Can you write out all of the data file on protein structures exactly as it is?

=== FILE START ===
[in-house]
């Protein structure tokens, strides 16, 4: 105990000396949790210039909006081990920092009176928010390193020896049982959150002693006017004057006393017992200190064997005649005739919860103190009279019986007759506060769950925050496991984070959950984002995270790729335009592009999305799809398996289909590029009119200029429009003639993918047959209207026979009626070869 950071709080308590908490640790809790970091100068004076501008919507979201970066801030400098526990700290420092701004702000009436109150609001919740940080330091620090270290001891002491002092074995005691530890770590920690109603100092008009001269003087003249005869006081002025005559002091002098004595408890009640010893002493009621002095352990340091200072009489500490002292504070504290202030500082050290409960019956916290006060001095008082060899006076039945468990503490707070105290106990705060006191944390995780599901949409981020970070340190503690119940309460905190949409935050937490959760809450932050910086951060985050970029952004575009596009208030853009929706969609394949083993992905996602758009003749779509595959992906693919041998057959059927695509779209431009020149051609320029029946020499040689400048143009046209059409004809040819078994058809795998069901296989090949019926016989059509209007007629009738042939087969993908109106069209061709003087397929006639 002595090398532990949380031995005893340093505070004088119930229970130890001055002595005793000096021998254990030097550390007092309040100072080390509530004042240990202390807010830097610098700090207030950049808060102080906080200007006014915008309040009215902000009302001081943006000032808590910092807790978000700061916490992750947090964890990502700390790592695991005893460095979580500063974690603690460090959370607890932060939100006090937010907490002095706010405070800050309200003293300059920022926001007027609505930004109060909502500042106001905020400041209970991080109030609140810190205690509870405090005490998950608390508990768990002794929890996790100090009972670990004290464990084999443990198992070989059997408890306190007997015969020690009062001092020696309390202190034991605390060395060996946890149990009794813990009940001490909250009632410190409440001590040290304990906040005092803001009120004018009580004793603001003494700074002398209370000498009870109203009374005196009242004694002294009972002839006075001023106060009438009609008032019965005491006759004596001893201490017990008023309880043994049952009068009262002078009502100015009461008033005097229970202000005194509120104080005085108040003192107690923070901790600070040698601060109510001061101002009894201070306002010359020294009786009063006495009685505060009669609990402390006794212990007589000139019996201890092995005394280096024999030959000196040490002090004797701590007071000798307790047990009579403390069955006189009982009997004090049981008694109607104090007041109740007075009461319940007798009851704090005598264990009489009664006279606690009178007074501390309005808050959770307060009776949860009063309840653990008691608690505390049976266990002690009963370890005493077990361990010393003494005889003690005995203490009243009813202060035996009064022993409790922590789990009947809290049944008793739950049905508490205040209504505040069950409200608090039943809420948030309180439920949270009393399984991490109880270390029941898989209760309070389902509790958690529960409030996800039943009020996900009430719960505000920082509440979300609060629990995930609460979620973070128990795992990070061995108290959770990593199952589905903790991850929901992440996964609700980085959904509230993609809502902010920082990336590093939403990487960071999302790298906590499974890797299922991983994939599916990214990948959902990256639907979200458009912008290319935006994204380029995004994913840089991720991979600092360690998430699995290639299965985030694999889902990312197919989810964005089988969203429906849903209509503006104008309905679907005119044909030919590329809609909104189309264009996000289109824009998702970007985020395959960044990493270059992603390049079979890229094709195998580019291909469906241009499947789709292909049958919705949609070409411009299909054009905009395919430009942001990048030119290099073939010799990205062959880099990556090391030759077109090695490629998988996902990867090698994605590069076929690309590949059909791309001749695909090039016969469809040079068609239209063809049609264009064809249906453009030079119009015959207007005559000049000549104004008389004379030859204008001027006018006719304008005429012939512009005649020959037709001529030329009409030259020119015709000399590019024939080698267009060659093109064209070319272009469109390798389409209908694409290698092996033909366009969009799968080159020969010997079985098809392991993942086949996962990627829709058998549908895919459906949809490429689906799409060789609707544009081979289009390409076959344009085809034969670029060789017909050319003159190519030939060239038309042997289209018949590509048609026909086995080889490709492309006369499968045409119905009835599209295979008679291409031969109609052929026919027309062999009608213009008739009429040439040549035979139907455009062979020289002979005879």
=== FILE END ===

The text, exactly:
[in-house]
């Protein structure tokens, strides 16, 4: 105990000396949790210039909006081990920092009176928010390193020896049982959150002693006017004057006393017992200190064997005649005739919860103190009279019986007759506060769950925050496991984070959950984002995270790729335009592009999305799809398996289909590029009119200029429009003639993918047959209207026979009626070869 950071709080308590908490640790809790970091100068004076501008919507979201970066801030400098526990700290420092701004702000009436109150609001919740940080330091620090270290001891002491002092074995005691530890770590920690109603100092008009001269003087003249005869006081002025005559002091002098004595408890009640010893002493009621002095352990340091200072009489500490002292504070504290202030500082050290409960019956916290006060001095008082060899006076039945468990503490707070105290106990705060006191944390995780599901949409981020970070340190503690119940309460905190949409935050937490959760809450932050910086951060985050970029952004575009596009208030853009929706969609394949083993992905996602758009003749779509595959992906693919041998057959059927695509779209431009020149051609320029029946020499040689400048143009046209059409004809040819078994058809795998069901296989090949019926016989059509209007007629009738042939087969993908109106069209061709003087397929006639 002595090398532990949380031995005893340093505070004088119930229970130890001055002595005793000096021998254990030097550390007092309040100072080390509530004042240990202390807010830097610098700090207030950049808060102080906080200007006014915008309040009215902000009302001081943006000032808590910092807790978000700061916490992750947090964890990502700390790592695991005893460095979580500063974690603690460090959370607890932060939100006090937010907490002095706010405070800050309200003293300059920022926001007027609505930004109060909502500042106001905020400041209970991080109030609140810190205690509870405090005490998950608390508990768990002794929890996790100090009972670990004290464990084999443990198992070989059997408890306190007997015969020690009062001092020696309390202190034991605390060395060996946890149990009794813990009940001490909250009632410190409440001590040290304990906040005092803001009120004018009580004793603001003494700074002398209370000498009870109203009374005196009242004694002294009972002839006075001023106060009438009609008032019965005491006759004596001893201490017990008023309880043994049952009068009262002078009502100015009461008033005097229970202000005194509120104080005085108040003192107690923070901790600070040698601060109510001061101002009894201070306002010359020294009786009063006495009685505060009669609990402390006794212990007589000139019996201890092995005394280096024999030959000196040490002090004797701590007071000798307790047990009579403390069955006189009982009997004090049981008694109607104090007041109740007075009461319940007798009851704090005598264990009489009664006279606690009178007074501390309005808050959770307060009776949860009063309840653990008691608690505390049976266990002690009963370890005493077990361990010393003494005889003690005995203490009243009813202060035996009064022993409790922590789990009947809290049944008793739950049905508490205040209504505040069950409200608090039943809420948030309180439920949270009393399984991490109880270390029941898989209760309070389902509790958690529960409030996800039943009020996900009430719960505000920082509440979300609060629990995930609460979620973070128990795992990070061995108290959770990593199952589905903790991850929901992440996964609700980085959904509230993609809502902010920082990336590093939403990487960071999302790298906590499974890797299922991983994939599916990214990948959902990256639907979200458009912008290319935006994204380029995004994913840089991720991979600092360690998430699995290639299965985030694999889902990312197919989810964005089988969203429906849903209509503006104008309905679907005119044909030919590329809609909104189309264009996000289109824009998702970007985020395959960044990493270059992603390049079979890229094709195998580019291909469906241009499947789709292909049958919705949609070409411009299909054009905009395919430009942001990048030119290099073939010799990205062959880099990556090391030759077109090695490629998988996902990867090698994605590069076929690309590949059909791309001749695909090039016969469809040079068609239209063809049609264009064809249906453009030079119009015959207007005559000049000549104004008389004379030859204008001027006018006719304008005429012939512009005649020959037709001529030329009409030259020119015709000399590019024939080698267009060659093109064209070319272009469109390798389409209908694409290698092996033909366009969009799968080159020969010997079985098809392991993942086949996962990627829709058998549908895919459906949809490429689906799409060789609707544009081979289009390409076959344009085809034969670029060789017909050319003159190519030939060239038309042997289209018949590509048609026909086995080889490709492309006369499968045409119905009835599209295979008679291409031969109609052929026919027309062999009608213009008739009429040439040549035979139907455009062979020289002979005879």